Mmmm. August's end-of-month payday celebration dinner, aka the Salty Cracker Club, was late this month - we ate at Ginja
last night. We like Ginja. It's unexpected - you have to sidle down a narrow alleyway to get to the door, and inside its walls are painted a womblike red and the waiters are articulate and astonishingly over-informed. The food is amazing. Nouvelle/fusion, tiny servings laid out with geometrical precision on huge, white, interestingly-shaped plates, with various intense sauces and odd but wonderful combinations of flavour. I always start out that kind of meal thinking "rotten swizz" in terms of quantities, since you pay anything up to four times a steakhouse price for about a fifth of the food, but I'm always totally won over - and full - by the end of it. Particularly toe-curlingly ecstatic taste experiences last night included butter flavoured with honey and black beans, duck with foie gras, springbok wellington, dorado with walnuts, and bitter chocolate mousse served with eucalyptus ice-cream. Also, we drank too much and argued about Terry Pratchett. No surprises there, then.
In keeping with the food theme, this morning I hung out with my sister's family and made purple meringues under the exacting eye of my niece, who is a young lady who knows exactly
what she wants.
This Retro Kiddielit September appears to have additional rules: no famous/obvious books, but instead the ones people might either not have heard of, or might think they're the only ones who ever read. (This is to cover my butt for not covering, for instance, The Hobbit
Gerald Durrell is best known for his often hilarious autobiographical animal stories, My Family and Other Animals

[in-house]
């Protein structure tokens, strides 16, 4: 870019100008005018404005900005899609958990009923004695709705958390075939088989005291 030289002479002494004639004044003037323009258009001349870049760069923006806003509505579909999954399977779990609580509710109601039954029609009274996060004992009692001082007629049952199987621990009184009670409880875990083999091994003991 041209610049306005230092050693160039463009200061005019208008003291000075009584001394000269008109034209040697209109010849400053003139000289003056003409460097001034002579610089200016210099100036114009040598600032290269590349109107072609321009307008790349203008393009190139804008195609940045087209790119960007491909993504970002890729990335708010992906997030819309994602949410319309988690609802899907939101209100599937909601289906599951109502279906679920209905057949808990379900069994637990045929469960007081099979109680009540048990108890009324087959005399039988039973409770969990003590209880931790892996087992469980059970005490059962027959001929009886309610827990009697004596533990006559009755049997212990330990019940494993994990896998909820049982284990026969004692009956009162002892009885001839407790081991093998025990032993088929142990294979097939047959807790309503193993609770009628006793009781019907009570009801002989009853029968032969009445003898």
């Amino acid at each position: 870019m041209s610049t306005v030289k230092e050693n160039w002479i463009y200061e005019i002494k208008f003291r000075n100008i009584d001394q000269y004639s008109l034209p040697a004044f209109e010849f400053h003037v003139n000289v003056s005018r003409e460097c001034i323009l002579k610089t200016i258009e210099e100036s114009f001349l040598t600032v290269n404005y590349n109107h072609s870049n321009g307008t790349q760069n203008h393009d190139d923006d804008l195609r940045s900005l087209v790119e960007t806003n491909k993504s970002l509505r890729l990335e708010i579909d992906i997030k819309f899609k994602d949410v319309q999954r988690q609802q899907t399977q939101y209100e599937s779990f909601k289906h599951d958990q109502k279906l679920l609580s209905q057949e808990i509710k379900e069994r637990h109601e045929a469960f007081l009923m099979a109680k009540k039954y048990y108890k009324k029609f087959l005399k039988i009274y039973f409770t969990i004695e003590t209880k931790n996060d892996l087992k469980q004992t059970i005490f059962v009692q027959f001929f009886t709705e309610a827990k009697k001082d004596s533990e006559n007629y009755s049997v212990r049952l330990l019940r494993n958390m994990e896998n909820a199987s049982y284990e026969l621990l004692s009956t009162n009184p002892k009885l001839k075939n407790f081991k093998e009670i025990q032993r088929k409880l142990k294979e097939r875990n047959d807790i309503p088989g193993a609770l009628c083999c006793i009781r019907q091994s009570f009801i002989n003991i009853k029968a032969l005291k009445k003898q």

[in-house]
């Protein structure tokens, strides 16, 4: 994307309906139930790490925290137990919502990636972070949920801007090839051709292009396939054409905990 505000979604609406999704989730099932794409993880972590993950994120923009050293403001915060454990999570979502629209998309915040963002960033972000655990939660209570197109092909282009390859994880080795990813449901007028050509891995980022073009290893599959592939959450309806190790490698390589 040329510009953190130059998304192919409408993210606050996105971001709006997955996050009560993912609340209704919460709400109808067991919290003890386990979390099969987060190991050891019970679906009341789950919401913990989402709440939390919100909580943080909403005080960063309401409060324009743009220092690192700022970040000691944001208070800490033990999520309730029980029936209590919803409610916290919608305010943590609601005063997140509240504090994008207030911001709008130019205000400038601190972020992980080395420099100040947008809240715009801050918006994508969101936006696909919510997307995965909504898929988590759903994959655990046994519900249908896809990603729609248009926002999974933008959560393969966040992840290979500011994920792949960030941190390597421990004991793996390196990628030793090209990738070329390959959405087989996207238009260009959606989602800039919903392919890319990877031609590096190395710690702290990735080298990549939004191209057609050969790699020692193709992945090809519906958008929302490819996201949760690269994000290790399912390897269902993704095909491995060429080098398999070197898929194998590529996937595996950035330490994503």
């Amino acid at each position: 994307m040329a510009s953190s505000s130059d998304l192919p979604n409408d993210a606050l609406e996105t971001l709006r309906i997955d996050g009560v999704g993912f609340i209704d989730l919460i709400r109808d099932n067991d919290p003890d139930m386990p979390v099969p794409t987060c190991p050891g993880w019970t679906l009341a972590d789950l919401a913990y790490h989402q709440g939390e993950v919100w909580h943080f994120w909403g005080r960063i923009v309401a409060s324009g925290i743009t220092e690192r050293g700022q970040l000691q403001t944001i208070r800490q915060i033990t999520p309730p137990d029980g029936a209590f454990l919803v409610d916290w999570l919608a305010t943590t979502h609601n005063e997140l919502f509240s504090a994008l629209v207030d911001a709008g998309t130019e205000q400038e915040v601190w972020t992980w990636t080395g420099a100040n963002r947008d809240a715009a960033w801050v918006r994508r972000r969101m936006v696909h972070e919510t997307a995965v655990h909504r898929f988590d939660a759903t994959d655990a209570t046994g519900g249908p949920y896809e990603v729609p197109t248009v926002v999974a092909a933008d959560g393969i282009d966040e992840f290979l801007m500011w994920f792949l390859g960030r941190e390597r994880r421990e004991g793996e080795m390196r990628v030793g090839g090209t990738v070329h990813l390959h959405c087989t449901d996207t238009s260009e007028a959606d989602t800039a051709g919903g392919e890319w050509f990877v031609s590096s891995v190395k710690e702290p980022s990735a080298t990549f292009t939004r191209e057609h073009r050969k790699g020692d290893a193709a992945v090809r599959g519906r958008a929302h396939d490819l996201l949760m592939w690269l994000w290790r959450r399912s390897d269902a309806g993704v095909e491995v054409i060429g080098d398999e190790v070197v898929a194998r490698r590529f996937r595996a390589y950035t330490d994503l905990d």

being the most famous; he is also, however, the author of a few children's novels. I grew up with The Donkey Rustlers
, a kid-angled comedy set on Corfu, and on Rosie is my Relative
, a Victorian romp about a repressed young man who is unexpectedly bequeathed an elephant by a mad uncle. My favourite, however, is The Talking Parcel
, a children's fantasy about the underground realm of Mythologia and its absent-minded wizard ruler H.H. Junketberry, and the dastardly take-over plot by the evil Cockatrices. Durrell has that lovely combination of slight insanity with complete matter-of-factness; the adventure is a breakneck hotch-potch of slapstick, derring-do, eccentricity and inventiveness, together with a genuine sense of wonder and beauty and of the importance of preserving creatures put at risk by the modern world. Also, bonus effeminate eighteenth-century weasels, mooncalves, hiccupping firedrakes, a sea monster who's a chef, and a parrot who uses more long words than I do.